This may be a case of being up to the viewer's opinion, but personally I'd rather have meaningful (in terms of plot and characterisation) character death and a competent villain, than the heroes always being able to escape in the nick of time with no repercussions. Such things remove tension and threat from the story, and make us as an audience loose our suspension of disbelief. Why would the character of Moriarty, established as being incredibly thorough and equal to Holmes in mental power, NOT try to kill her, considering the people he leaves littered around the rest of Europe? If your villains lacks competence, then what investment does the audience have in whether the heroes succeed or not?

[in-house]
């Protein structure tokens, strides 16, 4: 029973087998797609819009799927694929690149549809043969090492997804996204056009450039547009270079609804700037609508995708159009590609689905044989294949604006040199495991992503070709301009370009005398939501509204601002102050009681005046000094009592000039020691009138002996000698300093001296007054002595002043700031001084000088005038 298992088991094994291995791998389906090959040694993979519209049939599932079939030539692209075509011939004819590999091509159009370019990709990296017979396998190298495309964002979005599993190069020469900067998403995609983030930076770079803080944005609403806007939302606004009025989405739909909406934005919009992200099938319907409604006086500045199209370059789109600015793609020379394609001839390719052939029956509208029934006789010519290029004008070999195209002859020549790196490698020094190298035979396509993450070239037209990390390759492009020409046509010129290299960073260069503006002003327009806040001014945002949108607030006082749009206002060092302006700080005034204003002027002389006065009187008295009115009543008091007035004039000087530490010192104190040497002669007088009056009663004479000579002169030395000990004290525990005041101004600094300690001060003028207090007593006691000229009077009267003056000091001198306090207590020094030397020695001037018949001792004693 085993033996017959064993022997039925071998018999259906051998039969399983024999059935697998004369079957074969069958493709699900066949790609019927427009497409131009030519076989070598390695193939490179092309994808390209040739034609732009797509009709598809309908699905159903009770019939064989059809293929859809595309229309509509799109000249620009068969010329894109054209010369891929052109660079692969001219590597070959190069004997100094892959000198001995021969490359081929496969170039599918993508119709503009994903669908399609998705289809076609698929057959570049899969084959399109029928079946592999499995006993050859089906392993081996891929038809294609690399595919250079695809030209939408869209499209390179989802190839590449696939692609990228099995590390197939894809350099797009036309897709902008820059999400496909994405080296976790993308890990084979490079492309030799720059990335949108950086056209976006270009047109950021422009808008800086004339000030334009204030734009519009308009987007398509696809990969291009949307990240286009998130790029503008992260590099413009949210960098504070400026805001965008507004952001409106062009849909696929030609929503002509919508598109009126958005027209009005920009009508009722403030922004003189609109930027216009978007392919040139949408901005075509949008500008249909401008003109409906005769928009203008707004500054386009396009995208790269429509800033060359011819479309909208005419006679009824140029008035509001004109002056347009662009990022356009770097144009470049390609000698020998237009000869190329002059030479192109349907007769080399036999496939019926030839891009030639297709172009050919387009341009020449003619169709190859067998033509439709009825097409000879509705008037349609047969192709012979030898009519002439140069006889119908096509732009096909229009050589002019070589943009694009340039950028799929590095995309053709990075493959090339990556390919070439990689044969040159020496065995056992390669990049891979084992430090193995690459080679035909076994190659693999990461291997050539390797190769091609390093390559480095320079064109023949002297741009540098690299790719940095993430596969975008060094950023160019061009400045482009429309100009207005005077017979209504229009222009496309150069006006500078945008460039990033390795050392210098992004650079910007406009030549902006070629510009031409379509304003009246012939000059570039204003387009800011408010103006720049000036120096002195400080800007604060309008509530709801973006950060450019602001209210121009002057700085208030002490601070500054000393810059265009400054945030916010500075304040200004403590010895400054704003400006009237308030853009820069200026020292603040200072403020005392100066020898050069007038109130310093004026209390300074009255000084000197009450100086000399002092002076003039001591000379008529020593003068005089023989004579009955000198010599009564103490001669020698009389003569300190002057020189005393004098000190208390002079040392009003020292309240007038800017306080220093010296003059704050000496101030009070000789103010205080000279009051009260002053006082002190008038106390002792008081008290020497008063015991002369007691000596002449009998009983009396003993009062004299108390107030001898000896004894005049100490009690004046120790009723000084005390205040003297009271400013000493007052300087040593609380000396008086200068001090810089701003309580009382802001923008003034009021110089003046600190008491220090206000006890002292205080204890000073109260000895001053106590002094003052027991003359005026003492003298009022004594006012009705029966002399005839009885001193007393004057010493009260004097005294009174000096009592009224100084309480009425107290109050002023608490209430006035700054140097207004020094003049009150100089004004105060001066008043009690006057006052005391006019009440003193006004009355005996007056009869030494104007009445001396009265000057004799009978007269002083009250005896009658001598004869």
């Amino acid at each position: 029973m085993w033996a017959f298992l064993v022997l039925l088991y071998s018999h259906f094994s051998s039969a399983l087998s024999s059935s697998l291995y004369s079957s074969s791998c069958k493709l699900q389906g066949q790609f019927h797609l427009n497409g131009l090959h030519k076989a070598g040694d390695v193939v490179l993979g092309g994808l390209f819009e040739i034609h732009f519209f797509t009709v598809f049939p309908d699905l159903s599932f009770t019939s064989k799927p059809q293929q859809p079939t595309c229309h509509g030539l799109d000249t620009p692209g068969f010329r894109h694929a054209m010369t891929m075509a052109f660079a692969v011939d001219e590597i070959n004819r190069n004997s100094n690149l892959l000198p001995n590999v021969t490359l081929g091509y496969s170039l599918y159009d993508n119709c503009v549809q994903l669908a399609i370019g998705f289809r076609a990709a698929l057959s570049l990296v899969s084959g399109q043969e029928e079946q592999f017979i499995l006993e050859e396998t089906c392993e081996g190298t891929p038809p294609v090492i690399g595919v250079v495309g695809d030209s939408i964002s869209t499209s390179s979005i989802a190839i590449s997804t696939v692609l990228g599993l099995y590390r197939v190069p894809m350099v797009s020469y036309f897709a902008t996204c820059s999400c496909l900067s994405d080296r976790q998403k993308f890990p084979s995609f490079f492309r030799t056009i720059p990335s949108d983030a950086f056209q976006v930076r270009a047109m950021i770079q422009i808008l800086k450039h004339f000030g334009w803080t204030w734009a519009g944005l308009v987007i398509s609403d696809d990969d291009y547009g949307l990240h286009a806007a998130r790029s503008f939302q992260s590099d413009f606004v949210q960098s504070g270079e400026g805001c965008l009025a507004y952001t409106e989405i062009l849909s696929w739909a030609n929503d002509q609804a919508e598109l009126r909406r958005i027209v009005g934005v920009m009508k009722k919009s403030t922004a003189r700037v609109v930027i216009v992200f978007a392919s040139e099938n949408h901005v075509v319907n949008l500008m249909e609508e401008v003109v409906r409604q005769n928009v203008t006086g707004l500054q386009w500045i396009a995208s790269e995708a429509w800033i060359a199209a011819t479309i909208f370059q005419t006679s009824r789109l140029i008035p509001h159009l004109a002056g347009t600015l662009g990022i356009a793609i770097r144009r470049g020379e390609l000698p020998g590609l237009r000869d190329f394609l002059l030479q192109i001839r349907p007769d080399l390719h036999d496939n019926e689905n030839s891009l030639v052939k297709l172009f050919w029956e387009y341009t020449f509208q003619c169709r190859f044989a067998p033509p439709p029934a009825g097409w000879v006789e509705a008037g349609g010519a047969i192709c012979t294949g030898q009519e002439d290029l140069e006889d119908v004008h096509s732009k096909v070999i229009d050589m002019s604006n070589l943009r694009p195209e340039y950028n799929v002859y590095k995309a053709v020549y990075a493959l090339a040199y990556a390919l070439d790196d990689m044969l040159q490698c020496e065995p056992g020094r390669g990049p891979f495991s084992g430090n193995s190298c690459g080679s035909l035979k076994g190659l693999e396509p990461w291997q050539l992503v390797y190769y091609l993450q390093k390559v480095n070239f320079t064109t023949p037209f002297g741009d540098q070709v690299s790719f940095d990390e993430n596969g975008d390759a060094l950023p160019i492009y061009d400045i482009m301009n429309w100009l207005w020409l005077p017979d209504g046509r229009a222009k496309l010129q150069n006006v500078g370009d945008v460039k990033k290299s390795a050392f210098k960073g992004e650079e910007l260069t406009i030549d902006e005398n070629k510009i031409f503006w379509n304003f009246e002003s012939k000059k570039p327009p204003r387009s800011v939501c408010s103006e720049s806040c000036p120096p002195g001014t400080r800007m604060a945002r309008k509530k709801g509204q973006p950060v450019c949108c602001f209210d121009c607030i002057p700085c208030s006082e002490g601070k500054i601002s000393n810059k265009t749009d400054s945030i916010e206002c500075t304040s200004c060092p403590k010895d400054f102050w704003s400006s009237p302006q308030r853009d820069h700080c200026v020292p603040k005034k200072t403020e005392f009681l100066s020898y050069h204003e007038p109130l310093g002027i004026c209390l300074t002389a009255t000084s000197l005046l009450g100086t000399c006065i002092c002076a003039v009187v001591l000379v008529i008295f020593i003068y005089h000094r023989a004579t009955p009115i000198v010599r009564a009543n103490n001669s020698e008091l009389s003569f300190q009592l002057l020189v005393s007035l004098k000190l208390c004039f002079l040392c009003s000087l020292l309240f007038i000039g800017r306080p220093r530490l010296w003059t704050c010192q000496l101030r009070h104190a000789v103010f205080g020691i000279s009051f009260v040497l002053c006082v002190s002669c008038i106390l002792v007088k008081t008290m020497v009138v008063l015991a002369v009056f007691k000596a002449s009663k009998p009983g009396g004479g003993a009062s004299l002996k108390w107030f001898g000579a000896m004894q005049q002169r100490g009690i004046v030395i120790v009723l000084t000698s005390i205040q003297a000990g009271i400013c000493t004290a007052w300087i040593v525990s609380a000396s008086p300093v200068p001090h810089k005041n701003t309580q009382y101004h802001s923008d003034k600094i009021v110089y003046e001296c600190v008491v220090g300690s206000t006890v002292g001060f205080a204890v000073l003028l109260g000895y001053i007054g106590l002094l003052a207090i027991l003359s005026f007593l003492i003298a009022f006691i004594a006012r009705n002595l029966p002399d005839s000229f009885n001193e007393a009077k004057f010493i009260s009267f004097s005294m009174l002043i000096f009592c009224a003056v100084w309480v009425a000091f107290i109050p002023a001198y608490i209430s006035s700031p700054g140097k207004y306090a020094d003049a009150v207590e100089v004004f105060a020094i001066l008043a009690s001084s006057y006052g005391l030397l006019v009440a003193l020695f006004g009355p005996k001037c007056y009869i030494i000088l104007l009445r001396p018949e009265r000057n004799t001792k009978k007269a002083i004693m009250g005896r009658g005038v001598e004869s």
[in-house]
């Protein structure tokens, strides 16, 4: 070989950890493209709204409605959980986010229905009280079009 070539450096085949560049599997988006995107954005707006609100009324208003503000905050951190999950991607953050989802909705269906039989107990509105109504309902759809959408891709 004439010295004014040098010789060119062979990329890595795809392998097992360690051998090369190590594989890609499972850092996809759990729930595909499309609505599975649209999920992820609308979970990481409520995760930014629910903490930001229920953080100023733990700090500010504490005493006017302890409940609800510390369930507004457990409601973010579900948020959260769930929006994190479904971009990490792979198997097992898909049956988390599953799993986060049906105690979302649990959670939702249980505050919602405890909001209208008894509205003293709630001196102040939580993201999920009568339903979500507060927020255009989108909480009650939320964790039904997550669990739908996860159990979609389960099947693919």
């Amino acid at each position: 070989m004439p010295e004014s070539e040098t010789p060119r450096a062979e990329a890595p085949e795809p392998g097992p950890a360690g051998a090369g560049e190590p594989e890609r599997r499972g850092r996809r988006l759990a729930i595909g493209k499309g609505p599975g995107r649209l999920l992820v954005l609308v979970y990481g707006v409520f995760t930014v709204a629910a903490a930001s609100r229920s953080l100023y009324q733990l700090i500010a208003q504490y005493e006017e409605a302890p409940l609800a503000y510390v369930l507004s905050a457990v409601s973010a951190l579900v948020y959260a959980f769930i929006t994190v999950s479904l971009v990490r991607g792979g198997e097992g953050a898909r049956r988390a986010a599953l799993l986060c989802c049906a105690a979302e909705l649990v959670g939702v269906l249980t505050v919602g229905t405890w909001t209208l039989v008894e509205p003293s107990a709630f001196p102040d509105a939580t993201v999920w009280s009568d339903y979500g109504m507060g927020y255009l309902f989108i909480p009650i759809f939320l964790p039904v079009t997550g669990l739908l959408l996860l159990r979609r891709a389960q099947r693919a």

Using the previously established ideas of whether a potential refrigerator death makes sense within the context and narrative of the story, does the death of Damian Wayne count as a fridging or not? Well he is a Batman supporting character, anything happening to them is bound to influence his character arc in one way or another due to him existing like a black hole in the centre of the Gotham narrative landscape. Batman is a man who'd take the shooting of his Commissioner Gordon, for reasons completely divorced from Batman and Gotham as a whole, personally, and sink into a deep depression about the whole affair. Batman's character arc can't not be affected in Damian's case as he's Bruce's biological child. And in addition to this Damian also dies in a messy, gruesome way like Steph, so do these things together make it a fridging?